Unless you live in the middle of nowhere, you will at some point have to deal with noisy neighbours.
It’s a fact of life that some people like to entertain, others like to do DIY and some homeowners allow their kids to start a rock band!
Most people are fairly reasonable and so you usually can come to some arrangement.
However, every street has one overly noisy neighbour who isn’t willing to consider the effect they’re having on the people around them.
Thankfully, there are many ways to build better neighbourly relationships. All of our tips can help you lower tensions and constructively deal with noisy neighbours.
What’s that noise?
Within the home, there’s plenty of opportunities for noise. Most of which you probably don’t consider as you’ve blocked them out.
Hard floors such as wood and stone, look fantastic but can be noisier than carpet. And while the occasional movement probably doesn’t create that much noise, if you’re constantly pasting around then you’ll be creating a fair amount of noise.
If you love movies or music, you might have a dedicated sound system, which is louder than the typical hi-fi. Your sub-woofer might make everything sound rich but these bass frequencies can travel far and cause a nuisance.
If you have kids, they probably wanted to try a musical instrument at some point. While the drums, violin and electric guitar can sound great, there are many years of unholy noises before you start to hear progress!
Most animals are virtually silent and are ideal as house pets. Dogs are generally quiet but do have moments of barking or howling. The same is true for cockerels!
Another source of noise is DIY. While it can get loud, most DIY is fairly quiet but it can take a few hours to complete a task. Even a small amount of noise over a few hours can create a nuisance.
Finally, alarms can cause all kinds of noise problems. Whether you have a burglar or smoke alarm indoors and a one in the car.
Talk over a cup of tea
Having looked at the major sources of noise, it’s worth discussing how we can constructively deal with noisy neighbours in a way which doesn’t turn the relationship sour.
Firstly ask yourself if it’s the noise is reasonable. If they’re entertaining or doing DIY on a Saturday afternoon then it’s annoying but shouldn’t last more than a few hours.
However, if the party is still going at 2 am, having started in the afternoon or if they have a dog who is continually barking, then it’s best to try and solve any issues head-on.
Invite the neighbour over for a cup of tea or coffee and try to discuss your issues with them in a friendly, informal setting. They might have a good reason why they created the noise and didn’t let you know. Emails and texts don’t always reach the recipient.
If you’re not comfortable approaching them, then it could be best to write them a letter together outline your concerns and put it through their door.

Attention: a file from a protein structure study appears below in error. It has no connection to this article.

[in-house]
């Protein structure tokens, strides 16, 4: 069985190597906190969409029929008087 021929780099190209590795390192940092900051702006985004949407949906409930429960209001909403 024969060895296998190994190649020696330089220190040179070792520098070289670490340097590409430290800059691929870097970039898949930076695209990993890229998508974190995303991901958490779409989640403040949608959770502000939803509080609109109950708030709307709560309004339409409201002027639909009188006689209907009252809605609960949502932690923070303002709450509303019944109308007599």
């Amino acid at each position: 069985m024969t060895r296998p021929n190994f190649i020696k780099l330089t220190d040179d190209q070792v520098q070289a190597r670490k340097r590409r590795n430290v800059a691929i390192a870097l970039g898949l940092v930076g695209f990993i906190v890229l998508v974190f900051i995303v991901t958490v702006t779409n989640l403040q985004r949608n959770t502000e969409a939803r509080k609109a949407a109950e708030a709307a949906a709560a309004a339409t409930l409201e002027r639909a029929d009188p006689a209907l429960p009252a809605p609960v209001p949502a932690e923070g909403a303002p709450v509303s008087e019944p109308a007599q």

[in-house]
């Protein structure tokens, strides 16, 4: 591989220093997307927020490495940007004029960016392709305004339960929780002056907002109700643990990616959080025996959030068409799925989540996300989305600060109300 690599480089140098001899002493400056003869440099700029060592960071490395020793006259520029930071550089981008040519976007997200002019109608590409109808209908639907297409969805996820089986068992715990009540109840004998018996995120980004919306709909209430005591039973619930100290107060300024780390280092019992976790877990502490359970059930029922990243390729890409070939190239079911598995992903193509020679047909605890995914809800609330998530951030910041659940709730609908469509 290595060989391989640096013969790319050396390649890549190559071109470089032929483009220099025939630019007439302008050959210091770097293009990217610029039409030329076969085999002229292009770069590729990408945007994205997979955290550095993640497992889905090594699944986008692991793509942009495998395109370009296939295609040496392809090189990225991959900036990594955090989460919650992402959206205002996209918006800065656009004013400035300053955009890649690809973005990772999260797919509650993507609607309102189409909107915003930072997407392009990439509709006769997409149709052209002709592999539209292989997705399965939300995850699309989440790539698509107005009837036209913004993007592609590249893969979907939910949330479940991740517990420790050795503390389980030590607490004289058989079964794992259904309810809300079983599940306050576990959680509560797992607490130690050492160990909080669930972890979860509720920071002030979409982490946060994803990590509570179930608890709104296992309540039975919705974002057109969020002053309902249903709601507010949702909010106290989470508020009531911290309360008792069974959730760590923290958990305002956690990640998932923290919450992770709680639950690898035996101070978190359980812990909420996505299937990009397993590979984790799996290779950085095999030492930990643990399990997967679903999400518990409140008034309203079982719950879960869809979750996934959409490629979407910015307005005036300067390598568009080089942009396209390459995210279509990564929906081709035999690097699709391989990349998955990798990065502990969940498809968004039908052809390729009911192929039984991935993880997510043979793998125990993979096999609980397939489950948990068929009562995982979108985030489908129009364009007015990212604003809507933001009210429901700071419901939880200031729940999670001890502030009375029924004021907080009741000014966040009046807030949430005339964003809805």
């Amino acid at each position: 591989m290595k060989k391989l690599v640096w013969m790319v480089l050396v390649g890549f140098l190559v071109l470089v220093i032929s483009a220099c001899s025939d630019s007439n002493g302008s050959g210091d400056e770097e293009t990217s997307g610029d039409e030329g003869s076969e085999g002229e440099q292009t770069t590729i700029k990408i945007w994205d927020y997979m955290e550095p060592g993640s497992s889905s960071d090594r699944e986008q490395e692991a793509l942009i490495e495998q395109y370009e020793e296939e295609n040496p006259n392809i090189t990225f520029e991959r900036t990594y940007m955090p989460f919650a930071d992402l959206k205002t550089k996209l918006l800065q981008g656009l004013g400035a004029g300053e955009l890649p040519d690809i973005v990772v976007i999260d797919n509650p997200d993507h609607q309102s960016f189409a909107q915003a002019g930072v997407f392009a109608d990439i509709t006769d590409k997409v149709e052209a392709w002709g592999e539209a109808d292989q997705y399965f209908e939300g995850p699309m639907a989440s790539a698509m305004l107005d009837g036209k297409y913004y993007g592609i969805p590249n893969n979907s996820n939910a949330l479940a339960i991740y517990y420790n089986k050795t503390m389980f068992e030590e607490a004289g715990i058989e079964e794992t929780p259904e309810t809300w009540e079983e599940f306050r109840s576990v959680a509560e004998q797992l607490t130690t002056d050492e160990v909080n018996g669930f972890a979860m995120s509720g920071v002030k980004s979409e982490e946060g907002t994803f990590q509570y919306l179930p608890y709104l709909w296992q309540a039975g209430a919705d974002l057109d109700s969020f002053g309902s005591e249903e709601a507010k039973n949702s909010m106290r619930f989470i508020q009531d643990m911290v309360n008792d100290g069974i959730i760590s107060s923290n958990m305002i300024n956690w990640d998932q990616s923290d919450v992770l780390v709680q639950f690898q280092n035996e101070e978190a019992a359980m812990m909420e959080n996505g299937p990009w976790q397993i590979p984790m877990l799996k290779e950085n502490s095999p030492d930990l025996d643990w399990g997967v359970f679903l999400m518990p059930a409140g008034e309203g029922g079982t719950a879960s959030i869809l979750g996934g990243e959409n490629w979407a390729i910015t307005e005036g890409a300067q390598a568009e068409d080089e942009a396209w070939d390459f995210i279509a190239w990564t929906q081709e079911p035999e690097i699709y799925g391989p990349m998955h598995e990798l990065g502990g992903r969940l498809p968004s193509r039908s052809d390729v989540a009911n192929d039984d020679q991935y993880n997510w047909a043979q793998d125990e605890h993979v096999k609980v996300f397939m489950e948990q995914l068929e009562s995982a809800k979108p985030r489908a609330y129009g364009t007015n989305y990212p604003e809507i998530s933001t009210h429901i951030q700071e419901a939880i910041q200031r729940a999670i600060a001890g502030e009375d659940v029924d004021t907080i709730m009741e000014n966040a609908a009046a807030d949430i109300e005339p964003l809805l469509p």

Writing a letter can be helpful as it makes you distil your issues into a few paragraphs and consider what you’re trying to say. Having a record of your neighbour’s behaviour can also be useful if the problem goes further in future.
Whether you pop round for a drink or write a letter, it’s best to try and be friendly. You want to release the tension between you, not increase it.
If a friendly chat or letter doesn’t solve the issue, it might be worth talking with other neighbours. Others in the street might be suffering too. Having a group of you approach the noisy neighbour, might be enough for them to change their behaviour.
If you can’t resolve your issue in a friendly way, then consider using mediation service. As an independent person, a mediator can help both sides find a solution objectively.
Some councils and housing associations provide free mediation services to their tenants. You can also search for a mediator online through the Ministry of Justice.
If the neighbours continue to be noisy even after you’ve talked to them informally, then it’s worth keeping a record of the problem.
You do need to be fairly detailed in your notes. Record what the issue is, the date, how long the problem last and any other relevant information. The more detail, the better.
These notes help to build a picture of the disturbances caused by your noisy neighbours and could serve as useful evidence in the future.
Getting the authorities involved
Before getting the council or police involved, consider if your neighbour is a tenant. If they are, then you might be able to solve the issue by talking with their landlord.
If that doesn’t work or they are the homeowner, then the next step is to contact your local council. The GOV.UK site allows you to submit a noise complaint to your local council online.
Noise complaints are often considered to be a ‘statutory nuisance’. In this case, the council has a duty to investigate. They will likely ask for proof and so having a record of any noise disturbances will be useful.
If your neighbour is found to be excessively noisy, then the council has to issue a noise abatement order. Your neighbour is now legally required to stop creating any disturbances.
If they continue being noisy, the local council can fine them up to £5,000.
Threats and antisocial behaviour
If your neighbour has become threatening or if the noise is accompanied by further antisocial behaviour, then contact the police.
Take action through the courts
If you can’t constructively deal with noisy neighbours, the last resort is legal action.
Taking someone to court can be expensive, time-consuming and stressful. So it should be your last resort if nothing else works. You’ll have to pay court fees and may have to pay a solicitor.
If you’re considering legal action, it’s best to approach a law centre, advice centre or Citizens Advice. All will be able to provide you with some free legal help.